"The boys never rallied. Lieutenant Woods made an attempt to rally them and form them in hollow square on the fortified hill to the right, but he was mistaken by the boys for a Vermonter, and unceremoniously pelted from their midst. But the Colonel was not totally deserted by his men. The Vermonters seized his horse by the bridle, and made a desperate attempt to take him prisoner. The fight at this point was terrific beyond description. The men fought hand to hand. Colonel Seaver, the Achilles of the day, dashed through the combatants, seized Colonel Morrison by the shoulder, and called upon him to surrender. But his demand was choked by the incessant patter of snow-balls on his 'physog.' Around the rival chieftains the men struggled fearfully; there was the auburn-haired Hodge, alias 'Wild Dutchmen' fighting manfully. There was the fierce Teuton Captain of Company E, dropping the foe right and left at every swing of his amrs; but all in vain. Amid the wild excitement consequent upon the shouting, the rearing, and plunging of horses, the Colonel was drawn from his saddle and taken by the enemy. Most of his 'staff' followed him as prisoners. A desperate attempt was made to rescue him, but it proved of no avail. Major Morris fared no better. Adjutant White, however, made a bold attempt to retrieve the fortunes of the day. Dashing into the dense ranks of the foe, he seized the bridle of Colonel Stoughton's Bucephalus, and gallantly attempted the impossibility of capturing the Colonel, who was the acting Brigadier of the attacking party. But the adjutant had 'caught Tartar,' for the Vermonters rushed around him like the waves beating upon some lone rock in the ocean, and vainly clamored for his surrender. He fought like an Ajax mounted on a 'Black Bass', retaining his position in the saddle by resting his knees against the pommel. This was at last observed by a shrewd Yankee, who deterously slipped between the two horses, detached the supporitng knee, and the Adjutant fell from his lofty position like a tornado-stricken oak. This fall disheartened the Twenty-sixth, and only detached parties of a dozen, scattered over the field, persisted in an obstinate resistance. The 'Sergeant' recieved a solid shot in the back of the head, and was borne to the rear a captive, and then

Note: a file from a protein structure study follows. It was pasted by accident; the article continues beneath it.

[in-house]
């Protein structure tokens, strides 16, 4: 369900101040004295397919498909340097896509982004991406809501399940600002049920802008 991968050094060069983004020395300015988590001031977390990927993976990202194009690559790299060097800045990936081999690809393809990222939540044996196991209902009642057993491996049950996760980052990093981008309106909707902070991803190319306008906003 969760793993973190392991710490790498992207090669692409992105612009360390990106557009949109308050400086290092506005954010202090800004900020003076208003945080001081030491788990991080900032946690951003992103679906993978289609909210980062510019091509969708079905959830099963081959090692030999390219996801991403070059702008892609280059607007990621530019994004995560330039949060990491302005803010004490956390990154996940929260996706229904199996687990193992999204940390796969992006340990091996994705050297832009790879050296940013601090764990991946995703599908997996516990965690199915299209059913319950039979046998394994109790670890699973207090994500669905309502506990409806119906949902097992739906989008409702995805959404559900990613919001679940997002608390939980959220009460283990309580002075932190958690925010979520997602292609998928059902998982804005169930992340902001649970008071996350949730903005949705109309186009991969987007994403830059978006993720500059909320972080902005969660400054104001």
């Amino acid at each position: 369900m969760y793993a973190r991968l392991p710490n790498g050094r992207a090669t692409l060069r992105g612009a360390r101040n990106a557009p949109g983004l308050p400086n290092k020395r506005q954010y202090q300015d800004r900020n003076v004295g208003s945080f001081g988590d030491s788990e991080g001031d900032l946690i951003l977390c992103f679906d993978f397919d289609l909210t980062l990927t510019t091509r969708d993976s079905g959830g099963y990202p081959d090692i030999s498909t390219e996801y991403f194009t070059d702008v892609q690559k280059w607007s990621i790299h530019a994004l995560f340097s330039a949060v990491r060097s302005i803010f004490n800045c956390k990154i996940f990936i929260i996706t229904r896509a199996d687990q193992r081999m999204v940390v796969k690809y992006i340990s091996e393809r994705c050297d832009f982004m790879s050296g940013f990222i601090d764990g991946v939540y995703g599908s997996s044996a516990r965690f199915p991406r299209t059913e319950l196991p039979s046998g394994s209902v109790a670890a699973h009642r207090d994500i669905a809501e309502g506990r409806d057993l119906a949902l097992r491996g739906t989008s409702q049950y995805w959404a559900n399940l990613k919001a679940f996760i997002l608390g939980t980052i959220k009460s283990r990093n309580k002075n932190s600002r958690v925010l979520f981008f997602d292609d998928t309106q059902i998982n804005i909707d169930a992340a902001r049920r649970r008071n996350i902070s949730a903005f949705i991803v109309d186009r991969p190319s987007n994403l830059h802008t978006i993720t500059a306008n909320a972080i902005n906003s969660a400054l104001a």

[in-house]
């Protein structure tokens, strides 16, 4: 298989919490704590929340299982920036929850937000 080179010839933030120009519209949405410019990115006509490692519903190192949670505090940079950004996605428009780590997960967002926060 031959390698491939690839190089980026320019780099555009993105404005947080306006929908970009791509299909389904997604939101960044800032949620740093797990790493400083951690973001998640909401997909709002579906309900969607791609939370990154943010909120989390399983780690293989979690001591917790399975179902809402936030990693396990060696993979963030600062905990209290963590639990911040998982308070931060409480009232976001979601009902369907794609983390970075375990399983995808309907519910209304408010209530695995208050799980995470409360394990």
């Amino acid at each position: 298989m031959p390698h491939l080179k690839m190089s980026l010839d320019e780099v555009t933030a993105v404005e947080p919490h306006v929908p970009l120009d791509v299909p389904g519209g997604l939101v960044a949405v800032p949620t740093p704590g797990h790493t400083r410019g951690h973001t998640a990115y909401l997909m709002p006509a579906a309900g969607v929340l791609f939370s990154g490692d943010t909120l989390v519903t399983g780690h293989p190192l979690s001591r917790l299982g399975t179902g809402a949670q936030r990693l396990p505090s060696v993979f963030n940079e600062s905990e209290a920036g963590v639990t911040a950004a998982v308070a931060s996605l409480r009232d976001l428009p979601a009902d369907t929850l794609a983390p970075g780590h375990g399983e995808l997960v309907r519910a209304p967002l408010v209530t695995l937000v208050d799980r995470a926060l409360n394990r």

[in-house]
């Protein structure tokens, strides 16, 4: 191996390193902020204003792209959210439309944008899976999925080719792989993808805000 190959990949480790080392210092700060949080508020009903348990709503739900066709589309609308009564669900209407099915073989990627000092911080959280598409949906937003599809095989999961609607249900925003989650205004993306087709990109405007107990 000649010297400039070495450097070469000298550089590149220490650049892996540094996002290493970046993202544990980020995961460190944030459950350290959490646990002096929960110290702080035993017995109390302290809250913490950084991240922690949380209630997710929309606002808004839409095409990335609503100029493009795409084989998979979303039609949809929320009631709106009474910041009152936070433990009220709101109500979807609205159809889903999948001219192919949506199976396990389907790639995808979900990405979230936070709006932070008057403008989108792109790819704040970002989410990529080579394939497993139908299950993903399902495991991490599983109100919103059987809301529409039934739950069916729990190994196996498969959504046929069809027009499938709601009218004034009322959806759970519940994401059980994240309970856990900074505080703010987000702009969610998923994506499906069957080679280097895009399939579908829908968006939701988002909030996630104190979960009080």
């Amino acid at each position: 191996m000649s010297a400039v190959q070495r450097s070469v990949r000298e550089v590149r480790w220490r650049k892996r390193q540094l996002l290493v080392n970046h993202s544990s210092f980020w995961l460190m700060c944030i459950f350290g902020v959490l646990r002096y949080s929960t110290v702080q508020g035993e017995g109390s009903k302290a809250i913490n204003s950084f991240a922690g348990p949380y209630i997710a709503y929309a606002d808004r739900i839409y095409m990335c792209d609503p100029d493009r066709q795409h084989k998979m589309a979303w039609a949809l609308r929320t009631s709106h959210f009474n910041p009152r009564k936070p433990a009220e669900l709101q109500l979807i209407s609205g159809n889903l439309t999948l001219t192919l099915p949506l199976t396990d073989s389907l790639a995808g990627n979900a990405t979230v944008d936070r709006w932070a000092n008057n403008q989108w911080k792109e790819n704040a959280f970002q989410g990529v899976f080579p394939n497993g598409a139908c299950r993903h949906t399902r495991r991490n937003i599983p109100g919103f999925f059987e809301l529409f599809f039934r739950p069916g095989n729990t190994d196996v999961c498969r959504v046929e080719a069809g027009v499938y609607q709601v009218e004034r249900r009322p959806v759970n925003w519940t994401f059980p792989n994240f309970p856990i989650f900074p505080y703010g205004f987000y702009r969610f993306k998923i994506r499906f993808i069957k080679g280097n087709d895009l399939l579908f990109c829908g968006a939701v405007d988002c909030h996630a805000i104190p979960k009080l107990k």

'The bugles sang truce.'
"Thus ended the great battle of Fairview; unequalled in desperateness, and the theme of many a future poet's cogitations. Our loss was very heavy, and we were severely defeated. The spectators, acting on the well-known principle of kicking a man when he is down, pitched into us most unmercifully when our centre was broken, and prevented us from re-forming in line of battle. The slaughter of the enemy was fearful, and the prowess of the Newark ball players and fireman was displayed on their battered visages. Colonel Stoughton was honored with a black eye, and the gallant Seaver fared but little better. The following is a fair recapitulation of the casualties on both sides:
"Bloddy noses, fifty-three; bunged peppers, eighty-one; extraodinary phrenological developments, twenty-nine; shot in the neck after the engagement, unknown.
"The Vermonters fought with the determined energy characterizing them when engaging Jeff's myrmidons."
Now I'm just wondering what "bunged peppers" means!
We shall not cease from exploration
And the end of all our exploring
Will be to arrive where we started
And know the place for the first time.
- T.S. Eliot
Welcome to Ten Roads! This blog is intended to be a place for me to share my (generally Civil War-related) thoughts and experiences. I try to update once a week at the very least. All comments and readers are greatly appreciated!